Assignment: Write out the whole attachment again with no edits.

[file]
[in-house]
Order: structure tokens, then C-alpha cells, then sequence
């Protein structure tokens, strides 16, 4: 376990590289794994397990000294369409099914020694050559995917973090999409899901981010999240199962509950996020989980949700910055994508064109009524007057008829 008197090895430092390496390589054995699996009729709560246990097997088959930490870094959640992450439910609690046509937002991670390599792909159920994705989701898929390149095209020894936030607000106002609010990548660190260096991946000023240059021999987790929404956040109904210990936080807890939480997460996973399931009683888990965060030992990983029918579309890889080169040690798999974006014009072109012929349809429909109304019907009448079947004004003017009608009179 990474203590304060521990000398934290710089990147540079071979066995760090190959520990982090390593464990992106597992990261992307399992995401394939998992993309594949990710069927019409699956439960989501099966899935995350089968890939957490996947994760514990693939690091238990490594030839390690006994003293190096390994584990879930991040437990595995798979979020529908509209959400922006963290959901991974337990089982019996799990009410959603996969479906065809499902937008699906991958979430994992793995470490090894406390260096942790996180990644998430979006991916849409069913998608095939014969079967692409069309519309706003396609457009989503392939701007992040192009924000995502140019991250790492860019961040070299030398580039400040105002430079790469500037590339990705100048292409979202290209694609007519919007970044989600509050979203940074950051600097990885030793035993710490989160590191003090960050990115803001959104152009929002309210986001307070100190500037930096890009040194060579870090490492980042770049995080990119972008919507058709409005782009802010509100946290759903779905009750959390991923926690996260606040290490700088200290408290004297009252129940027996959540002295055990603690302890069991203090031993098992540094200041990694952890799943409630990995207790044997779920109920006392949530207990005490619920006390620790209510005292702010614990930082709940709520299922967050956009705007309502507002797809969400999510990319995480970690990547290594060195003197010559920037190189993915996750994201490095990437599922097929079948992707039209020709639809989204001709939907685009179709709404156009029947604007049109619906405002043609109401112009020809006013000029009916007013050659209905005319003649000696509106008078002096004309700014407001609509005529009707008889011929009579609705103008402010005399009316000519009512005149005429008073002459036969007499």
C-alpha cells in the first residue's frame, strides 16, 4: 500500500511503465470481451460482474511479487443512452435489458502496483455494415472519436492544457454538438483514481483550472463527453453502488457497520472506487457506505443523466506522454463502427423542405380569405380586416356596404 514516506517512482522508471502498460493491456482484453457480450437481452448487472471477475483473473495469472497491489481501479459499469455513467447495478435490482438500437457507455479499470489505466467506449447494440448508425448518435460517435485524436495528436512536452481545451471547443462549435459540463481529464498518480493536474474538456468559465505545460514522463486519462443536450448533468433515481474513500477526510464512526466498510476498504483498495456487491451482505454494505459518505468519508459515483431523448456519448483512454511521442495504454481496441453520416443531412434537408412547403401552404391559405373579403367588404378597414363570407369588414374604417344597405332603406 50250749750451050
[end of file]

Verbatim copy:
[in-house]
Order: structure tokens, then C-alpha cells, then sequence
């Protein structure tokens, strides 16, 4: 376990590289794994397990000294369409099914020694050559995917973090999409899901981010999240199962509950996020989980949700910055994508064109009524007057008829 008197090895430092390496390589054995699996009729709560246990097997088959930490870094959640992450439910609690046509937002991670390599792909159920994705989701898929390149095209020894936030607000106002609010990548660190260096991946000023240059021999987790929404956040109904210990936080807890939480997460996973399931009683888990965060030992990983029918579309890889080169040690798999974006014009072109012929349809429909109304019907009448079947004004003017009608009179 990474203590304060521990000398934290710089990147540079071979066995760090190959520990982090390593464990992106597992990261992307399992995401394939998992993309594949990710069927019409699956439960989501099966899935995350089968890939957490996947994760514990693939690091238990490594030839390690006994003293190096390994584990879930991040437990595995798979979020529908509209959400922006963290959901991974337990089982019996799990009410959603996969479906065809499902937008699906991958979430994992793995470490090894406390260096942790996180990644998430979006991916849409069913998608095939014969079967692409069309519309706003396609457009989503392939701007992040192009924000995502140019991250790492860019961040070299030398580039400040105002430079790469500037590339990705100048292409979202290209694609007519919007970044989600509050979203940074950051600097990885030793035993710490989160590191003090960050990115803001959104152009929002309210986001307070100190500037930096890009040194060579870090490492980042770049995080990119972008919507058709409005782009802010509100946290759903779905009750959390991923926690996260606040290490700088200290408290004297009252129940027996959540002295055990603690302890069991203090031993098992540094200041990694952890799943409630990995207790044997779920109920006392949530207990005490619920006390620790209510005292702010614990930082709940709520299922967050956009705007309502507002797809969400999510990319995480970690990547290594060195003197010559920037190189993915996750994201490095990437599922097929079948992707039209020709639809989204001709939907685009179709709404156009029947604007049109619906405002043609109401112009020809006013000029009916007013050659209905005319003649000696509106008078002096004309700014407001609509005529009707008889011929009579609705103008402010005399009316000519009512005149005429008073002459036969007499």
C-alpha cells in the first residue's frame, strides 16, 4: 500500500511503465470481451460482474511479487443512452435489458502496483455494415472519436492544457454538438483514481483550472463527453453502488457497520472506487457506505443523466506522454463502427423542405380569405380586416356596404 514516506517512482522508471502498460493491456482484453457480450437481452448487472471477475483473473495469472497491489481501479459499469455513467447495478435490482438500437457507455479499470489505466467506449447494440448508425448518435460517435485524436495528436512536452481545451471547443462549435459540463481529464498518480493536474474538456468559465505545460514522463486519462443536450448533468433515481474513500477526510464512526466498510476498504483498495456487491451482505454494505459518505468519508459515483431523448456519448483512454511521442495504454481496441453520416443531412434537408412547403401552404391559405373579403367588404378597414363570407369588414374604417344597405332603406 50250749750451050